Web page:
Output sub query as CSV when Joining tables (one to many relationship)

This will show you how to get something like this from a table join and then I’ll explain how the SQL works.

Name csv
UK London,Manchester,Birmingham
USA New Your,Washington,Kentucky
France Paris,Leon,Frejus

Suppose we have two tables

-- Create base table
CREATE TABLE [dbo].[TableA](
[id] [int] NOT NULL,
[Name] [varchar](50) NULL
)

-- Create secondary table with foreign ley
CREATE TABLE [dbo].[TableB](
[fk_tableA] [int] NOT NULL,
[Detail] [varchar](50) NULL,
)

Lets put countries in the first one and cities in the second

-- Create test data (countries)
INSERT INTO TableA (id,Name) VALUES (1,'UK')
INSERT INTO TableA (id,Name) VALUES (2,'USA')
INSERT INTO TableA (id,Name) VALUES (3,'France')

-- Create secondary test data (cities)
INSERT INTO TableB (fk_tableA,Detail) VALUES (1,'London'),(1,'Manchester'),(1,'Birmingham')
INSERT INTO TableB (fk_tableA,Detail) VALUES (2,'New Your'),(2,'Washington'),(2,'Kentucky')
INSERT INTO TableB (fk_tableA,Detail) VALUES (3,'Paris'),(3,'Leon'),(3,'Frejus')

Now lets read the data from these tables in the usual way. That is: joined using INNER JOIN and output as a big multi row list.

-- Show the data linked in the data in usual way
SELECT A.Name, B.Detail
FROM TableA A
INNER JOIN TableB B ON B.fk_tableA = A.id
ORDER BY A.Name, B.Detail

Name Detail
France Frejus
France Leon
France Paris
UK Birmingham
UK London
UK Manchester
USA Kentucky
USA New Your
USA Washington

What if we want to see this instead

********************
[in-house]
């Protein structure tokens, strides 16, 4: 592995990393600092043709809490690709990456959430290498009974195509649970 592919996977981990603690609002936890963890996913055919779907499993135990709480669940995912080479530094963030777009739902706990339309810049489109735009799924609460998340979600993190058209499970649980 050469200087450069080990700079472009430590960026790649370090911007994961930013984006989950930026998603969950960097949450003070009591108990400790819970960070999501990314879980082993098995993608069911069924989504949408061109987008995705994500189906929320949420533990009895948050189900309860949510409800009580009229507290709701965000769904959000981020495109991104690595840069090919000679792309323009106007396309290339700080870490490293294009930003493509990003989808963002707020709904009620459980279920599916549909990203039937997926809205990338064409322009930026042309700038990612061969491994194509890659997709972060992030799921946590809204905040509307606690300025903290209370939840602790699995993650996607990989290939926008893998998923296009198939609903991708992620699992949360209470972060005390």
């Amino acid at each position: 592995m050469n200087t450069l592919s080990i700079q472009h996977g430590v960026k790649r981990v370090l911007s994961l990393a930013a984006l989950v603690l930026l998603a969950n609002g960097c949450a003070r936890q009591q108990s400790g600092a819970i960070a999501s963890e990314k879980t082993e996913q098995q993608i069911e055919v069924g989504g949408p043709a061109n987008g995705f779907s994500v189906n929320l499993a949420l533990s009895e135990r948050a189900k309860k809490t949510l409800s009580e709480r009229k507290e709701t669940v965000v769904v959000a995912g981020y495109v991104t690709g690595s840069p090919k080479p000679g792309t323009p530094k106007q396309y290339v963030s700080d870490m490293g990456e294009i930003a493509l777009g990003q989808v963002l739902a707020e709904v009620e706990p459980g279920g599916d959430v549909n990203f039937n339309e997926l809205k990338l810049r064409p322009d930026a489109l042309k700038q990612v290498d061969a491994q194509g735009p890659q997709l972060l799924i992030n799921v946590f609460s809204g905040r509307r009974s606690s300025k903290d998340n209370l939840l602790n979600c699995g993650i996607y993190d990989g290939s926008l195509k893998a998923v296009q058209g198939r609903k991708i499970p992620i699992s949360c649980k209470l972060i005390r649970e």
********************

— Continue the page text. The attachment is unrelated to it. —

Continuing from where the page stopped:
Name csv
UK London,Manchester,Birmingham
USA New Your,Washington,Kentucky
France Paris,Leon,Frejus

We can join the tables using this weird query with XML

SELECT
A.Name
,STUFF(SELECT ',' + CAST(B.detail AS VARCHAR(MAX))
FROM TableB B WHERE B.fk_tableA = A.id
FOR XML PATH('')),1,1,'') AS csv
FROM TableA A
GROUP BY
A.id, A.Name

Why does this work?

Well obviously the outer query just gets the list of country names and groups them by name so ignore that

Looking at just the inner query with the STUFF and XML removed

SELECT ',' + CAST(B.detail AS VARCHAR(MAX)) FROM TableB B WHERE B.fk_tableA = X

For each value of X this simply gets “, value of detail” so where X=id if UK we get…

,London
,Manchester
,Birmingham

FOR XML PATH(''))

simply wraps this in to a single line of text. The ” bit prevents the surrounding XML data node

“,London,Manchester,Birmingham”

Actually it goes into an automatically named xml column that SQL can easily convert to a string if it needs to

for xml path

Note that the text has a leading comma which we do not want. We are going to get rid of this with the stuff but before we do that we need the xml converted to varchar as stuff is a string function.